The raids follow the public declaration by Hezbollah’s Hassan Nasrallah last week that his fighters are supporting government forces inside Syria – which are also backed by Iran, Russia and China. It is Syria’s role as the pivot of Iranian influence across the Middle East that has turned the Syrian war into a potential regional conflagration.
Having hedged its bets, Israel has now started to make clear it regards the prospect of Islamist and jihadist groups taking over from the Assad regime as less threatening than the existing “Syria-Iran-Hezbollah axis”, as the Israeli defence ministry official Amos Gilad put it recently.
… [W]hat began in Syria more than two years ago as a brutally repressed popular uprising has long since morphed into a vicious sectarian war, manipulated by outside forces to change the regional balance of power and already dangerously spilling over into neighbouring Lebanon and Iraq.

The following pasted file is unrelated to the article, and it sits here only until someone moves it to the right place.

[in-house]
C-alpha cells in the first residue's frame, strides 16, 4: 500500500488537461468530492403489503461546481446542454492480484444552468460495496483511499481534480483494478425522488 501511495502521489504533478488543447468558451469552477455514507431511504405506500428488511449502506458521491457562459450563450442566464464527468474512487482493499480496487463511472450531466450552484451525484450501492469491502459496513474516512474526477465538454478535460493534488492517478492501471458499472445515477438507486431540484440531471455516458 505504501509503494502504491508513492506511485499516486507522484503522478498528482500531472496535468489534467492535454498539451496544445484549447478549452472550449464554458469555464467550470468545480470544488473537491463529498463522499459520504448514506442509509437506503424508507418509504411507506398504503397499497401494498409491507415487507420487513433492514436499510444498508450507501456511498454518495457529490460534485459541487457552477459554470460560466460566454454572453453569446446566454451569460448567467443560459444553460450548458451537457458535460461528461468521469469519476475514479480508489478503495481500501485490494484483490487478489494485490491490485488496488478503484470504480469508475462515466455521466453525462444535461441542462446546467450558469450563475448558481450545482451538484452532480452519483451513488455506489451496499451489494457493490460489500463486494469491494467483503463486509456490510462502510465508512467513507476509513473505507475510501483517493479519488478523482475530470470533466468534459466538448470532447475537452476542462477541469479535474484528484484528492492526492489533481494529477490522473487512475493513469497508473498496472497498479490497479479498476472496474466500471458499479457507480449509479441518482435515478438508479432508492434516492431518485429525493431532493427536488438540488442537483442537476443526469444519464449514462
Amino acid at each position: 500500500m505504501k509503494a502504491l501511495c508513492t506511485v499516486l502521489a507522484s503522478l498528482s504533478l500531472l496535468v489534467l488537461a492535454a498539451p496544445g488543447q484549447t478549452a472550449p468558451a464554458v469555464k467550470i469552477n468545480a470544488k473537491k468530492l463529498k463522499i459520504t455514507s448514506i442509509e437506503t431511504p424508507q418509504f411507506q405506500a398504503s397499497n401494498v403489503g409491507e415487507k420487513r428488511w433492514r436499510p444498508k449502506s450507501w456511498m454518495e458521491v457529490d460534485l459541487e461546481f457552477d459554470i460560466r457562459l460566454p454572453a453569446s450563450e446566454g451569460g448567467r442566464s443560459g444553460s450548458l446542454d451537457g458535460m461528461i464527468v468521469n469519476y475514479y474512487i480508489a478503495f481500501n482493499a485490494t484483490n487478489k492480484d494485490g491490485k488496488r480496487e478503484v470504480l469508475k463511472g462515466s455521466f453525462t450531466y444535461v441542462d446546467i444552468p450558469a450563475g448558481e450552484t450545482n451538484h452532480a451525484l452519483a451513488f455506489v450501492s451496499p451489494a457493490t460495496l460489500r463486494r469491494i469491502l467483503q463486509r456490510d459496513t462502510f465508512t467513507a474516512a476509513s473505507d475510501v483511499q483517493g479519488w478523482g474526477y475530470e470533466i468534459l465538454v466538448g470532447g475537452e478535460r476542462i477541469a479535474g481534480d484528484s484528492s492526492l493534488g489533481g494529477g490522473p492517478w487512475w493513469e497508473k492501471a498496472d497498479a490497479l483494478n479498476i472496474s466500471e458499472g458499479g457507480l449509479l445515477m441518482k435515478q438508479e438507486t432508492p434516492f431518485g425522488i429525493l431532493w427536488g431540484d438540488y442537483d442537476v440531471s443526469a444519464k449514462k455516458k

The consequences for Syria have been multiple massacres, ethnic cleansing, torture, a humanitarian crisis and the risk of the country’s breakup. The longer the war, the greater the danger of a Yugoslavian-style fragmentation into sectarian and ethnic enclaves.
The Assad regime bears responsibility for that, of course. But so do those who have funded and fuelled the war, bleeding Syria and weakening the Arab world in the process. The demand by Cameron and other western politicians to increase the flow of arms is reckless and cynical.
The result will certainly be to ratchet up the death toll and spread the war. If they were genuinely interested in saving lives – instead of neutralising Syria to undermine Iran – western leaders would be using their leverage with the rebels’ regional sponsors to negotiate a political settlement that would allow Syrians to determine their own future.